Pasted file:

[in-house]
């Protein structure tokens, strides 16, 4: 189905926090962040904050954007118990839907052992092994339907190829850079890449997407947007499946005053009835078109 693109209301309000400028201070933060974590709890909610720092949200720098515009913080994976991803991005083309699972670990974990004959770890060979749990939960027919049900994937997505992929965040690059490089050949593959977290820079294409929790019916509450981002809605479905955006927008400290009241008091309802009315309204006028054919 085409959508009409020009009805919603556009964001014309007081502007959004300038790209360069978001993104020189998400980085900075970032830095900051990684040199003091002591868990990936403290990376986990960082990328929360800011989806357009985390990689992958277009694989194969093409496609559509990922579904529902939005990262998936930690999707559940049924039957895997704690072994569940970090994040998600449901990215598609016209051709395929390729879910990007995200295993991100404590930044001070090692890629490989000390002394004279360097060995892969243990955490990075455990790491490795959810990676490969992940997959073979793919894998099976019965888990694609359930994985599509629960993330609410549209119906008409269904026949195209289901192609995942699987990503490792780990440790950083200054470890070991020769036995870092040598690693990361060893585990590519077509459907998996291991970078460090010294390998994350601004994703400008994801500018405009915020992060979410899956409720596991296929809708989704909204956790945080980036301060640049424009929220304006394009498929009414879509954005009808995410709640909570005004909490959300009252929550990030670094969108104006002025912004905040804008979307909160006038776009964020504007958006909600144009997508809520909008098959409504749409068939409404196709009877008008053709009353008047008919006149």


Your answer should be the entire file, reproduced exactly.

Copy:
[in-house]
């Protein structure tokens, strides 16, 4: 189905926090962040904050954007118990839907052992092994339907190829850079890449997407947007499946005053009835078109 693109209301309000400028201070933060974590709890909610720092949200720098515009913080994976991803991005083309699972670990974990004959770890060979749990939960027919049900994937997505992929965040690059490089050949593959977290820079294409929790019916509450981002809605479905955006927008400290009241008091309802009315309204006028054919 085409959508009409020009009805919603556009964001014309007081502007959004300038790209360069978001993104020189998400980085900075970032830095900051990684040199003091002591868990990936403290990376986990960082990328929360800011989806357009985390990689992958277009694989194969093409496609559509990922579904529902939005990262998936930690999707559940049924039957895997704690072994569940970090994040998600449901990215598609016209051709395929390729879910990007995200295993991100404590930044001070090692890629490989000390002394004279360097060995892969243990955490990075455990790491490795959810990676490969992940997959073979793919894998099976019965888990694609359930994985599509629960993330609410549209119906008409269904026949195209289901192609995942699987990503490792780990440790950083200054470890070991020769036995870092040598690693990361060893585990590519077509459907998996291991970078460090010294390998994350601004994703400008994801500018405009915020992060979410899956409720596991296929809708989704909204956790945080980036301060640049424009929220304006394009498929009414879509954005009808995410709640909570005004909490959300009252929550990030670094969108104006002025912004905040804008979307909160006038776009964020504007958006909600144009997508809520909008098959409504749409068939409404196709009877008008053709009353008047008919006149």